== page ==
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Creating Community Online: Group Project Review

Graphic: Social Media, Internet, Communication, Community

Well this is ironic. No one else from my group is anywhere to be seen, and the task is this:

In this activity you are going to be working in groups to discuss some of the challenges and opportunities around the size and scale of learning communities, particularly online. In your group discussion area, share a positive and/or a negative example of your experience of being part of an online community (informal or formal). What were the key things that made or make the experience positive or negative? Provide a short overview of your personal experience in your group discussion area. Once you have all posted your entries then, as a group create a list of your:

  • three essentials considerations for positive community building
  • three things to avoid or mitigate when trying to build and sustain a community

I found this useful infographic defining online communities:

Online community infographic

Online community definition, by Hans Leijström, via Flickr. Licence: CC-BY-2.0

Obviously from this, activities should be encouraging contributions of useful content from valuable members.

Logically, that means three of the considerations for positive community building should be:

  1. Activities that encourage contributions
  2. Inclusion of members that can be motivated to contribute
  3. Existence of something useful / interesting that members are able to contribute

Referring back to the Community of Inquiry, according to ‘Learning to Learn Online: Define your learning community‘, maintaining a cognitive presence in the community requires a continual process of critical thinking. Meanwhile, developing a social presence in the learning community involves creating the open and mutual relationships that allow for learning and collaboration to occur.

Community of inquiry

Community of Inquiry: Venn diagram from the course notes License: Creative Commons Attribution 4.0 International (CC BY 4.0)

I’d say Discourse was what was missing from my group project. According to the course notes,

Discourse refers to the capacity of the social presence to engage the cognitive presence through communication. The communication involved in discussing, writing, and otherwise engaging with the cognitive domains under investigation is predicated in no small part on the social presence already established in these spaces. How we write in this disciplinary space, how we draw on research and construct arguments, how we adopt the communicative practices at work in the field and in the profession, all of this is accelerated by a strong social presence.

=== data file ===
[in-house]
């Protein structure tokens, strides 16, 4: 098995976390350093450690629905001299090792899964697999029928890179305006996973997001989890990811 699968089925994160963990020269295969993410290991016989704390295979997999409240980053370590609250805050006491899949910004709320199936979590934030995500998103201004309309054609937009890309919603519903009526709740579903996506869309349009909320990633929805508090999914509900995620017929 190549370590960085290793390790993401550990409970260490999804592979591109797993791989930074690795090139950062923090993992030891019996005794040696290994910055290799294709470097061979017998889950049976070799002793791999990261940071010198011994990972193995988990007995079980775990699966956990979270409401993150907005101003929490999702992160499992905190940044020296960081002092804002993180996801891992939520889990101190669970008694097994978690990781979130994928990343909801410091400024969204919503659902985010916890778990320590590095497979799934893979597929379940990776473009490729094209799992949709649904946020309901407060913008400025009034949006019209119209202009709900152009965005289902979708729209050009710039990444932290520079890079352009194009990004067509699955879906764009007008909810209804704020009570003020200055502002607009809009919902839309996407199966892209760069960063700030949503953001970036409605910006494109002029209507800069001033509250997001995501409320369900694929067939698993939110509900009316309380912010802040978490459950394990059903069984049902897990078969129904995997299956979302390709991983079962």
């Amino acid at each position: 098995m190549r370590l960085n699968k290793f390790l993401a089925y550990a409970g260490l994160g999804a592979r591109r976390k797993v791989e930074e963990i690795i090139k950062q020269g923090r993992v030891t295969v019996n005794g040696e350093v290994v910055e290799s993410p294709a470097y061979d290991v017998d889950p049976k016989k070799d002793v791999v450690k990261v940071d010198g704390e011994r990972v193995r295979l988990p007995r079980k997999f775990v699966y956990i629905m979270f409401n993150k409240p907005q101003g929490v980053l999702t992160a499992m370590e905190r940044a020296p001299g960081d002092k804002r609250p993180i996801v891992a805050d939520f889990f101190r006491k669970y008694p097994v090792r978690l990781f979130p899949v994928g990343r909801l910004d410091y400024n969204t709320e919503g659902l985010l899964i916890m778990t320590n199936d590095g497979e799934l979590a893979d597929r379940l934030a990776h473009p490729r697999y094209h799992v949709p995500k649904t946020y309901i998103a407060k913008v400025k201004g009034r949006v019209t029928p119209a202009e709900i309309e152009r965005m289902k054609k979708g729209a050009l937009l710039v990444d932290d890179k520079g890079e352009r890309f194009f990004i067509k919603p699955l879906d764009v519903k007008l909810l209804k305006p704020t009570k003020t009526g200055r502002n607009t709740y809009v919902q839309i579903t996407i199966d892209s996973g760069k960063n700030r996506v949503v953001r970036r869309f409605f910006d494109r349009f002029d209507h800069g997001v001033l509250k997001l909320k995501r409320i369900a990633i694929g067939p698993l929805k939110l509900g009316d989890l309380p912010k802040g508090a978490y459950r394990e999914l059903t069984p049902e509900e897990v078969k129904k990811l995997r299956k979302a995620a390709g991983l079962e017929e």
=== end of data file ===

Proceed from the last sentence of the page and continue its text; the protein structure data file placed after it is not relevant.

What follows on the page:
So how did this not happen in my group?
I think it was probably because the people in the group had not got to know each other individually at all (social presence), and were also not keeping up their original levels of engagement in the course (cognitive presence). This may have been partly due to the approaching disruption of the coronavirus pandemic. However, I think also because the group members did not know each other, they were less motivated by social presence, and less likely to be aware of what each member could usefully contribute.

It might have worked better if the group project had begun with smaller, less serious tasks to serve as introductions, and get group members to engage as a learning community.

Even the course notes admit,

Remember that although group working is an effective way to build a community, a lot of students really don’t like it.

So I think my three things to avoid would be:

  1. Discouraging cognitive presence by setting a first task that may be either too intimidating for people who are working remotely and don’t know each other (getting to grips with new technology), or not likely to engage the interest of most of them (office communication software).
  2. Launching a group with a substantial task, rather than a get-to-know-you exercise to encourage social presence.
  3. Disengagement from course organisers / moderators: some outside encouragement from course leaders might have been enough to get the group working.

As the course notes explain, and the group project (or lack of it in my group) demonstrated,

Without the social presence, the teacher and cognitive presences suffer and without the teacher and cognitive presences, the social becomes immediately superfluous. When done properly, beyond being a frivolous bit of activity, community building is an engine for a positive educational experience.



  • Garrison, Anderson & Archer, 1999. Critical Inquiry in a Text-Based Environment: Computer Conferencing in Higher Education. The Internet and Higher Education, 2(2-3), pp.87–105.
  • Garrison, Anderson & Archer, 2010. The first decade of the community of inquiry framework: A retrospective. The Internet and Higher Education, 13(1-2), pp.5–9.
  • Kovanović et al., 2018. Exploring communities of inquiry in Massive Open Online Courses. Computers & Education, 119, pp.44–58.
    Nerantzi, C. & Gossman, P., 2015. Towards Collaboration as Learning: Evaluation of an Open CPD Opportunity for HE Teachers. Research in Learning Technology, 23(1), p.14.
  • Nolan-Grant, C. (2019). The Community of Inquiry framework as learning design model: a case study in postgraduate online education. Research in Learning Technology, 27.
  • Swan, K. (2019). Social Construction of Knowledge and the Community of Inquiry Framework. In Open and Distance Education Theory Revisited (pp. 57-65). Springer, Singapore.

(Image: Social Media, Internet, Communication, Community by Pete Linforth / TheDigitalArtist from Pixabay . Licence: Pixabay License)

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